Above everything, the women fear discovery by The People, and so when they arrive at the fish camp, they decide to set up a little ways away from the main camp. They set up a snug shelter, and spend the hardest part of the winter stockpiling food and sewing warm clothing from the fur. The women are faring better than The People, who are starving several miles away.

    The greatest challenge comes when the women are reunited with The People. It takes some time, but the women decide to forgive the wrong that was done to them. They share their bounty to clothe and feed their dying compatriots, and trust is eventually restored.

    1. Lilia Lundquist

      I also love that book! I remember reading it in high school and feeling a sense of empowerment through these older ladies who had beat the odds. There is so much character growth from beginning to end from the struggle of survival, this is a great example of human vs nature.

      1. Brenden Couch

        I read that as well and it was an awesome story of overcoming a tragedy. I rather enjoyed it. Its writing was simple and easy to follow and yet it presented a great heavy story.

  2. Lilia Lundquist

    When reaching for a book that I plan to read for pleasure I find that I tend to leer towards stories that focus on human vs nature, or stories that are centered around accepting or coping with death. Recently I just read Molloy, by Samuel Beckett. The story is centered around one man who is an old and decrypted vagrant. In the beginning he starts with the end. Molloy is bedridden and is barely able to understand the world around him. He can’t remember people, except his mother and two of his previous lovers. He doesn’t know his purpose but knows that he will soon be dead so this is irrelevant. He then dives into his story which is all about his life of humiliation and resentment. From early on Molloy never wanted to live, he mentions how he has carried an intense anger for his mother his whole life for not killing him before he was born. At the same time his mother is one of the most influential people in his mind. He sees her face on other women and reminisces on her death. The progression of the novel leads you ultimately to Molloy’s death (however that is told in the span of a trilogy, which I have yet to finish) I can understand that first Molloy ignores the anticipation of the end. He is a cripple, but still manages to spend most of his days riding an old bicycle around town. The few characters that are mentioned in the novel play a role in his acceptance for his demise. He first meets a woman who’s life is, in Molloy’s eyes, so pitiful that he wonders what she looks for in living. He lives with her for a brief period and begins to see less and less meaning in everything around him. This sort of lackadaisical mindset allows for him to appreciate life’s little details. He spends hours in her garden just to smell the air. Another small quirk that takes his mind off death is a habit he develops of sucking on small rocks for hours. There is legitimately a point in the novel where for almost ten pages this man is describing holding rocks in his mouth, I was ready to rip my hair out not even half way through. The novel was originally written in French, so the language can be difficult to follow along with, but over time the message comes together like pieces of a puzzle. Molloy illustrates a life that is less than desirable but still is weary of an impending end. As a reader this is peculiar given that you would assume most would look forward to an end of pain. Molloy is a man of few words, and when he does speak they are mainly inaudible, however his mind is a river of knowledge. He thinks and describes memories and images beautifully. I came to the understanding that in his journey to death he learns acceptance through reliving every prominent memory he can muster. He does not discriminate against dark memories, instead includes both positive and negative in the recall of his life. Molloy gives light to a theme that intensely follows the human experience.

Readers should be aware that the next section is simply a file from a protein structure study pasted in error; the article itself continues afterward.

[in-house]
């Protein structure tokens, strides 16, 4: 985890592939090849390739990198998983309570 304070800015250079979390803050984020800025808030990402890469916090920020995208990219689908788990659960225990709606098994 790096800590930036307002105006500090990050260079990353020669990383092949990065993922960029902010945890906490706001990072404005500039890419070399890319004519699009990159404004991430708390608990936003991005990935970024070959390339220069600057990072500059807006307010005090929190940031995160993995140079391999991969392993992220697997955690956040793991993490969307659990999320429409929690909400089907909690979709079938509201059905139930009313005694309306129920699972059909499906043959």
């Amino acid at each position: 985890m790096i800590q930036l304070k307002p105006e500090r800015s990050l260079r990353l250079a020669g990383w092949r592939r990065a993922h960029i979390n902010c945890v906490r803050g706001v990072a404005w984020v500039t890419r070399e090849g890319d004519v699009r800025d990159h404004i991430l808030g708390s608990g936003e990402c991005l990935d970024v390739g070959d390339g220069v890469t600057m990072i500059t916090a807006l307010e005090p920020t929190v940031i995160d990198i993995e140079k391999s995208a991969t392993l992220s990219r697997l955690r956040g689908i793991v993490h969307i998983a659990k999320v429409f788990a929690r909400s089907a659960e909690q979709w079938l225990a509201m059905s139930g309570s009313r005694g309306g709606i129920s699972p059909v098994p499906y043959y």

1. Benjamin Hayward

      Not the kind of book I would enjoy, as I am an optimistic person. I read mostly sci-fi, where they have man vs man situations. Reading 10 pages about sucking on rocks sounds like something Steven King would do. The man can go on and on about dinner plates.